For the top executive of a major home improvements chain with nearly 1,800 stores in the U.S., Canada and Mexico, Lowe's Cos. Inc. CEO Robert Niblock spends a lot of time talking about e-commerce these days. And with good reason.
In 2011 online sales for Lowe's (No. 47) grew year over year 70%, while comparable-store sales for the chain's bricks-and-mortar locations were flat. Last year the web was the fastest-growing channel for Lowe's, with online sales that reached an Internet Retailer-estimated $510 million from $300 million in 2010. In comparison, total sales increased about 2.9% to $50.20 billion from $48.81 billion in 2011
To grow its web business in 2011 and going forward, Lowe's made several improvements to its e-commerce site, including rolling out MyLowes.com, a new interactive suite of tools that gives shoppers more customized ways to create and store room designs, check out available inventory across stores and the web, and create and store folders and lists to organize products, projects and ideas. In December Lowes also purchased ATG Stores, an online retailing company that operates more than 500 home improvement and related microsites, for an undisclosed amount. The acquisition did not have an impact on Lowe's growth online in 2011, the retailer says.
"We made incremental improvements to our e-commerce platform, fueling a 22% increase in traffic and a 35% increase in conversion rates, resulting in a big increase in e-commerce sales year over year," Niblock told Wall Street analysts in February on Lowe's year-end earnings call.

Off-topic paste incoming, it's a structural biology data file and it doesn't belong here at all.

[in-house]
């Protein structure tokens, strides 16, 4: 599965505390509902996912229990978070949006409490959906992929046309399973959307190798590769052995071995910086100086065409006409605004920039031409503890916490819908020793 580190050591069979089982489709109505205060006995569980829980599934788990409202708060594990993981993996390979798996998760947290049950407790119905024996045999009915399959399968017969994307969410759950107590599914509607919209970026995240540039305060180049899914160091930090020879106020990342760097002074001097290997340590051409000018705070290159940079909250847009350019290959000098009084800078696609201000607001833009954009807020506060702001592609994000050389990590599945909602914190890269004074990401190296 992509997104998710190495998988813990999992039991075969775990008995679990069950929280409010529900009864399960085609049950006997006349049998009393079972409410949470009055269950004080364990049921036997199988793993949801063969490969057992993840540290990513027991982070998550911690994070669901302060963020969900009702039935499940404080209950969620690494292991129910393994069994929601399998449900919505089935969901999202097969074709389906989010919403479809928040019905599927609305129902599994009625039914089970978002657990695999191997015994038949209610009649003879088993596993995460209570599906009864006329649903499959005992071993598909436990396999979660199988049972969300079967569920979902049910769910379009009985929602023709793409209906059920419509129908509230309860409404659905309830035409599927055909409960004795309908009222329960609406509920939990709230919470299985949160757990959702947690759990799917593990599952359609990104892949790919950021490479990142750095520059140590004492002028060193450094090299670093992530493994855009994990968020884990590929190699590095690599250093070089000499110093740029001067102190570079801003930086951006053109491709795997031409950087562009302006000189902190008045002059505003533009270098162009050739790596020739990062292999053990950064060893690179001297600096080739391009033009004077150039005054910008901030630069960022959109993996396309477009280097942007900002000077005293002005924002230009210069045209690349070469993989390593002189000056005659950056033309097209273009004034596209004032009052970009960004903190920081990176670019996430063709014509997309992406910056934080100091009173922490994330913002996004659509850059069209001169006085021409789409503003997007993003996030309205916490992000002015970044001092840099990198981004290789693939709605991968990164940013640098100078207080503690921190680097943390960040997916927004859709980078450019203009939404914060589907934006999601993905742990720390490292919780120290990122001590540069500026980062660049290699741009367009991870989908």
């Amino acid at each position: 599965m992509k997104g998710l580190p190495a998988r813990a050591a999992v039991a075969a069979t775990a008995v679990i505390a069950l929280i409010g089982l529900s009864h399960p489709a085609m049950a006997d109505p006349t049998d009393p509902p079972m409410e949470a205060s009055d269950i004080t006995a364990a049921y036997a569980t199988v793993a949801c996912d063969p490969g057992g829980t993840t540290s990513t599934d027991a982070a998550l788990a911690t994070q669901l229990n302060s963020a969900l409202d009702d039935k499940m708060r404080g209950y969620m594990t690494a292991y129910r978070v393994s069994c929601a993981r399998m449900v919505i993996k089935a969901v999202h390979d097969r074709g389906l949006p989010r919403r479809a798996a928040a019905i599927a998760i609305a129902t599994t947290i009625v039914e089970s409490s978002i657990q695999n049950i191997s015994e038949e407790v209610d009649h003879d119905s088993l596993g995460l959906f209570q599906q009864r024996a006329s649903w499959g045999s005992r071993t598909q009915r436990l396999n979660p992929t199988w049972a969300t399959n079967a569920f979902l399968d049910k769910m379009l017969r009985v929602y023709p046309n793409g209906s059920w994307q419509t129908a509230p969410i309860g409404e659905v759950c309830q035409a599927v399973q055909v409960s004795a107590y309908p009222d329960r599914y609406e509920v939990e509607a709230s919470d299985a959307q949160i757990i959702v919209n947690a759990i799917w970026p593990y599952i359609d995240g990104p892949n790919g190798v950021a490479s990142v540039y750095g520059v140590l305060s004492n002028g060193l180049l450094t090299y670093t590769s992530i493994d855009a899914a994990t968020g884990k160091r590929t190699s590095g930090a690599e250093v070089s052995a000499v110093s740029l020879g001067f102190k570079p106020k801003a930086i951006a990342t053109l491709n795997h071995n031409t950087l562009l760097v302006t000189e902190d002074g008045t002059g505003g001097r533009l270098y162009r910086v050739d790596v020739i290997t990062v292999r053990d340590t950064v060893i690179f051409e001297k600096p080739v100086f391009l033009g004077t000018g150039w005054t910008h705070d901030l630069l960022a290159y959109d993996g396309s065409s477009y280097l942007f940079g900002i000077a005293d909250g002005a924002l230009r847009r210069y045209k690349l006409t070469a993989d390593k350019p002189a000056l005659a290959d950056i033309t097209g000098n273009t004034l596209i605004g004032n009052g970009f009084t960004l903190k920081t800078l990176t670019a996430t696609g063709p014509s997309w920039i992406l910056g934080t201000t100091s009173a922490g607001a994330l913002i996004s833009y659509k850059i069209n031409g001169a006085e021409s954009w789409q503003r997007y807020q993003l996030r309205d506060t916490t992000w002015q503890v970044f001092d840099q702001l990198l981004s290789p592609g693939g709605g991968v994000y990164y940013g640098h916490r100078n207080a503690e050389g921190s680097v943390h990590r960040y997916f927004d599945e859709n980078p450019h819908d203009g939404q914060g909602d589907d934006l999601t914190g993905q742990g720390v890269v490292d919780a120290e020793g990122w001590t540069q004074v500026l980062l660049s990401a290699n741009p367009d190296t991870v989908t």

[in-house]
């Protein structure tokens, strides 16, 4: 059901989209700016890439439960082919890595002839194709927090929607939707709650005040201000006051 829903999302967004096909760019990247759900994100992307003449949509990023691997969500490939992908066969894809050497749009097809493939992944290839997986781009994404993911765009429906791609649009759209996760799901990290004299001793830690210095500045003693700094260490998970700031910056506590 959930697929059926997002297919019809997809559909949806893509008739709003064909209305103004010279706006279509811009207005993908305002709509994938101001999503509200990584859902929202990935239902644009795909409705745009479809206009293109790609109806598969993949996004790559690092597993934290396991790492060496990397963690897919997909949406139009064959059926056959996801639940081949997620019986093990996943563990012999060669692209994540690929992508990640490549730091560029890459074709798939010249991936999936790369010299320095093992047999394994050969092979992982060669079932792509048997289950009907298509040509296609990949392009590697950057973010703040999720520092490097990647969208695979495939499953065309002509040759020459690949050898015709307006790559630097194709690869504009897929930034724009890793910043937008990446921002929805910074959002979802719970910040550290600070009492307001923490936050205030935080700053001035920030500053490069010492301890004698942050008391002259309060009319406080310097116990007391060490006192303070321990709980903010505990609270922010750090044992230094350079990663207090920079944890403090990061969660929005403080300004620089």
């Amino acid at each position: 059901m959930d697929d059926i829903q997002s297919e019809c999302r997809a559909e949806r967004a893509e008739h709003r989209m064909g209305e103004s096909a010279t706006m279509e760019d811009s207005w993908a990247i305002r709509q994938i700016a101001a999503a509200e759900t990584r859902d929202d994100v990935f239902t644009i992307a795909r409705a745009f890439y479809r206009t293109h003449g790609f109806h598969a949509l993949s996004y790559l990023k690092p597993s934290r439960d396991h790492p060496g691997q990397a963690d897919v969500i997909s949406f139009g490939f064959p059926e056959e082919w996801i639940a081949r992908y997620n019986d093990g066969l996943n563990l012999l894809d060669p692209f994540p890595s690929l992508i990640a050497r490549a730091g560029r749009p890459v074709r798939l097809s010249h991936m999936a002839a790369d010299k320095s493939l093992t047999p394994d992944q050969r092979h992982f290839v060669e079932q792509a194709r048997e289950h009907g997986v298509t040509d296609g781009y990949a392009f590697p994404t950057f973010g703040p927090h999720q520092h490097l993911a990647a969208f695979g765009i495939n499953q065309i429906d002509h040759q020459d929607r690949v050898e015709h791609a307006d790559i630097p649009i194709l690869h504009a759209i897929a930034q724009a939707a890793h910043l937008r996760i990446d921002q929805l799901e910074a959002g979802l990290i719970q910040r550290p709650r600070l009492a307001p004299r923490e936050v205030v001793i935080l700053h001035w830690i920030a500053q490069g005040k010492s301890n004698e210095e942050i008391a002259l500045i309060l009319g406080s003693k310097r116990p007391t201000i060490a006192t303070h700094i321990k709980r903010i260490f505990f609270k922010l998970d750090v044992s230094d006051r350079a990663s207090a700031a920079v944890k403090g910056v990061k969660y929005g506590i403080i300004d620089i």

Lowe's has big plans in mind for e-commerce, and it's hardly alone among the largest chain retailers ranked in the latest Internet Retailer Top 500.
That's because consumers increasingly see less need to hit shopping malls and physical stores as they shift more of their shopping online, use more Internet-enabled mobile devices such as smartphones or tablets to check prices and buy, and cull product information and opinions from social media channels such as Facebook. Some numbers tell the story:
- In 2011, the web remained the fastest-growing channel for 89.9%—62—of the chain retailers ranked in the Top 500 that break out store sales and other financials.
- The web accounted for more than 20% of total sales for a dozen Top 500 chain retailers and more than 30% for five store merchants: Staples Inc. (No. 2) 42.4%; OfficeMax Inc. (No. 12) 40.7%; dELiA*s Inc. (No. 198) 38.2%; Williams-Sonoma Inc. (No. 24) 37.9%; and Office Depot Inc. (No. 6) 35.7%.
- E-commerce sales are now the equivalent of lots of stores. At Staples, the biggest office supplies retailer, the company's 2011 web sales of $10.60 billion generates as much business as 1,687—73.5%—of the chain's 2,295 stores.
To grow—or for some brands even to survive—chain retailers need to do a better job of engaging customers across stores and online and in using their stores to generate more web sales. "The chains have to think way beyond just the stores," says Anne Zybowski, director of retail insights for research firm Kantar Retail. "Using the web to drive store sales is old-school. What counts now is keeping your brand relevant across any channel consumers want to shop and these days that's increasingly online."